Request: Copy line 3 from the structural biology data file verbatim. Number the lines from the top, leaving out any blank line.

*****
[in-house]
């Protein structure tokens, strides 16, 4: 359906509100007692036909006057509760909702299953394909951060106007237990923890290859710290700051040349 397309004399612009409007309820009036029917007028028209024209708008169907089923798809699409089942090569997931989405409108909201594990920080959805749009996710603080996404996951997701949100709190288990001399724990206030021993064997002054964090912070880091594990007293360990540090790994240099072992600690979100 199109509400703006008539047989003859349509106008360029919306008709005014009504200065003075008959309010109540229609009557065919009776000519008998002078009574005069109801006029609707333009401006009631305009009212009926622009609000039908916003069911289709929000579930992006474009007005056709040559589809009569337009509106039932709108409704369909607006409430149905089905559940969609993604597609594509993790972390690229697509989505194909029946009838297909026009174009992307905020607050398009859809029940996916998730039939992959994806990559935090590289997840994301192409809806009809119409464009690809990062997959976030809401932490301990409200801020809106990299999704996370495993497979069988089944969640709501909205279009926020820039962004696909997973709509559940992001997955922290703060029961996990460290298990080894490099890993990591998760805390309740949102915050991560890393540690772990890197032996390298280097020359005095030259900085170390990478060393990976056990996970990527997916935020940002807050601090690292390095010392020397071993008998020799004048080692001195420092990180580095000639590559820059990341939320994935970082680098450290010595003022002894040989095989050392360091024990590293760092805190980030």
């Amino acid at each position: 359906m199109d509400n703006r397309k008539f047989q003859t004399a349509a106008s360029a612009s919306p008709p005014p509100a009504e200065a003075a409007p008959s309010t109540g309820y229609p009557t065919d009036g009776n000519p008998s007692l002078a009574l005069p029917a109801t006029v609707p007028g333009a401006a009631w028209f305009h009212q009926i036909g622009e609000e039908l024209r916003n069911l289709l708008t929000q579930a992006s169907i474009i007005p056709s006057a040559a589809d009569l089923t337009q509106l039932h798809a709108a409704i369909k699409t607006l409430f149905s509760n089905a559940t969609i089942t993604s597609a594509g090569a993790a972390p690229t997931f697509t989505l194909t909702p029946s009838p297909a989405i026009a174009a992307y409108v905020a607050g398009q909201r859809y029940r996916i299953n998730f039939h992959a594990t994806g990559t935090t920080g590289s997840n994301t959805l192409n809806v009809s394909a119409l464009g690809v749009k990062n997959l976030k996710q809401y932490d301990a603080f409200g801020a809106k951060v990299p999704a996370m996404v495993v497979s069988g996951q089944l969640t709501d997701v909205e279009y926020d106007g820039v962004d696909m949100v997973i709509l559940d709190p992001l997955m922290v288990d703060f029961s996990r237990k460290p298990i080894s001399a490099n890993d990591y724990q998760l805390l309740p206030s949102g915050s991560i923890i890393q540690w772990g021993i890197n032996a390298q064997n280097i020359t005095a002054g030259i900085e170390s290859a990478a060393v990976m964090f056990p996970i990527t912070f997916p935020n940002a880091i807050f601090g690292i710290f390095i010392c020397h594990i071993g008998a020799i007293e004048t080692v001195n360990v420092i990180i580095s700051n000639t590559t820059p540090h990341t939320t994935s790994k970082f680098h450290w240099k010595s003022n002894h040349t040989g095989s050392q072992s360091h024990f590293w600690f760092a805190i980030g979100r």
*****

């Amino acid at each position: 359906m199109d509400n703006r397309k008539f047989q003859t004399a349509a106008s360029a612009s919306p008709p005014p509100a009504e200065a003075a409007p008959s309010t109540g309820y229609p009557t065919d009036g009776n000519p008998s007692l002078a009574l005069p029917a109801t006029v609707p007028g333009a401006a009631w028209f305009h009212q009926i036909g622009e609000e039908l024209r916003n069911l289709l708008t929000q579930a992006s169907i474009i007005p056709s006057a040559a589809d009569l089923t337009q509106l039932h798809a709108a409704i369909k699409t607006l409430f149905s509760n089905a559940t969609i089942t993604s597609a594509g090569a993790a972390p690229t997931f697509t989505l194909t909702p029946s009838p297909a989405i026009a174009a992307y409108v905020a607050g398009q909201r859809y029940r996916i299953n998730f039939h992959a594990t994806g990559t935090t920080g590289s997840n994301t959805l192409n809806v009809s394909a119409l464009g690809v749009k990062n997959l976030k996710q809401y932490d301990a603080f409200g801020a809106k951060v990299p999704a996370m996404v495993v497979s069988g996951q089944l969640t709501d997701v909205e279009y926020d106007g820039v962004d696909m949100v997973i709509l559940d709190p992001l997955m922290v288990d703060f029961s996990r237990k460290p298990i080894s001399a490099n890993d990591y724990q998760l805390l309740p206030s949102g915050s991560i923890i890393q540690w772990g021993i890197n032996a390298q064997n280097i020359t005095a002054g030259i900085e170390s290859a990478a060393v990976m964090f056990p996970i990527t912070f997916p935020n940002a880091i807050f601090g690292i710290f390095i010392c020397h594990i071993g008998a020799i007293e004048t080692v001195n360990v420092i990180i580095s700051n000639t590559t820059p540090h990341t939320t994935s790994k970082f680098h450290w240099k010595s003022n002894h040349t040989g095989s050392q072992s360091h024990f590293w600690f760092a805190i980030g979100r």